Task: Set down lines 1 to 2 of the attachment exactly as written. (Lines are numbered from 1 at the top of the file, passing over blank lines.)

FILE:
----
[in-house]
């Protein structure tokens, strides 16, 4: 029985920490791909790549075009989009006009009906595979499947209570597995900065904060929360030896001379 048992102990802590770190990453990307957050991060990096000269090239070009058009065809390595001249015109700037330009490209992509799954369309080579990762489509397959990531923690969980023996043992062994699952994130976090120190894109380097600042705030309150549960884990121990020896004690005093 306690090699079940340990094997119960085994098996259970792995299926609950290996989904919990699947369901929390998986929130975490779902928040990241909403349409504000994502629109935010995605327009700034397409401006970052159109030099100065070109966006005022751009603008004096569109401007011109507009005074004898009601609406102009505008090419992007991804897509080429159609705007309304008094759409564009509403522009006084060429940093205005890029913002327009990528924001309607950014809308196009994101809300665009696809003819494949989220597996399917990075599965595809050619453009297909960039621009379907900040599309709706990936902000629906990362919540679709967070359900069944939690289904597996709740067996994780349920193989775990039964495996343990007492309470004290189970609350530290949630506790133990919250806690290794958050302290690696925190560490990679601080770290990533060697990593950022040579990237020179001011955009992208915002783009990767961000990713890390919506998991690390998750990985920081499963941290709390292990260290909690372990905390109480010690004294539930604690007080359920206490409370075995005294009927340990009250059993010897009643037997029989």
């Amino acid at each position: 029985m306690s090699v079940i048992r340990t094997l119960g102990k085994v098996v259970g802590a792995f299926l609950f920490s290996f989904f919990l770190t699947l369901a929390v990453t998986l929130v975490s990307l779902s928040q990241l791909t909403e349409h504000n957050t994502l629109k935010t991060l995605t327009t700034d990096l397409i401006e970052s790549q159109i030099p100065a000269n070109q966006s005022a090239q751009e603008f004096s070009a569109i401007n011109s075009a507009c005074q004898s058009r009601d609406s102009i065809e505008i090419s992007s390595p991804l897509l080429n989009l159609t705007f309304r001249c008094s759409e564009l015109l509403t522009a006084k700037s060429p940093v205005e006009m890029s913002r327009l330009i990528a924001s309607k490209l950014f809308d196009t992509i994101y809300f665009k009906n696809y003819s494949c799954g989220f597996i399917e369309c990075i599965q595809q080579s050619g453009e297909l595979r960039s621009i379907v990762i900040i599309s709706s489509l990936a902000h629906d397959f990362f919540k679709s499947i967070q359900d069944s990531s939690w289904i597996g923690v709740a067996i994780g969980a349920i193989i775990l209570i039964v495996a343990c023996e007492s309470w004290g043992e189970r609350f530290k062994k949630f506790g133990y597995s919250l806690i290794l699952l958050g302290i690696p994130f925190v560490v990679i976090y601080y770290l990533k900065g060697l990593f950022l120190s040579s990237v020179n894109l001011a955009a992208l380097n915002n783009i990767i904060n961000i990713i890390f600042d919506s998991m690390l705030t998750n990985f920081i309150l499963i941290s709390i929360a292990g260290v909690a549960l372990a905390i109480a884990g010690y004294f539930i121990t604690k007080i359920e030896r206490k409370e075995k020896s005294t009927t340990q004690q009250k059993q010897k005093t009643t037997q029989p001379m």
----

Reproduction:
[in-house]
């Protein structure tokens, strides 16, 4: 029985920490791909790549075009989009006009009906595979499947209570597995900065904060929360030896001379 048992102990802590770190990453990307957050991060990096000269090239070009058009065809390595001249015109700037330009490209992509799954369309080579990762489509397959990531923690969980023996043992062994699952994130976090120190894109380097600042705030309150549960884990121990020896004690005093 306690090699079940340990094997119960085994098996259970792995299926609950290996989904919990699947369901929390998986929130975490779902928040990241909403349409504000994502629109935010995605327009700034397409401006970052159109030099100065070109966006005022751009603008004096569109401007011109507009005074004898009601609406102009505008090419992007991804897509080429159609705007309304008094759409564009509403522009006084060429940093205005890029913002327009990528924001309607950014809308196009994101809300665009696809003819494949989220597996399917990075599965595809050619453009297909960039621009379907900040599309709706990936902000629906990362919540679709967070359900069944939690289904597996709740067996994780349920193989775990039964495996343990007492309470004290189970609350530290949630506790133990919250806690290794958050302290690696925190560490990679601080770290990533060697990593950022040579990237020179001011955009992208915002783009990767961000990713890390919506998991690390998750990985920081499963941290709390292990260290909690372990905390109480010690004294539930604690007080359920206490409370075995005294009927340990009250059993010897009643037997029989």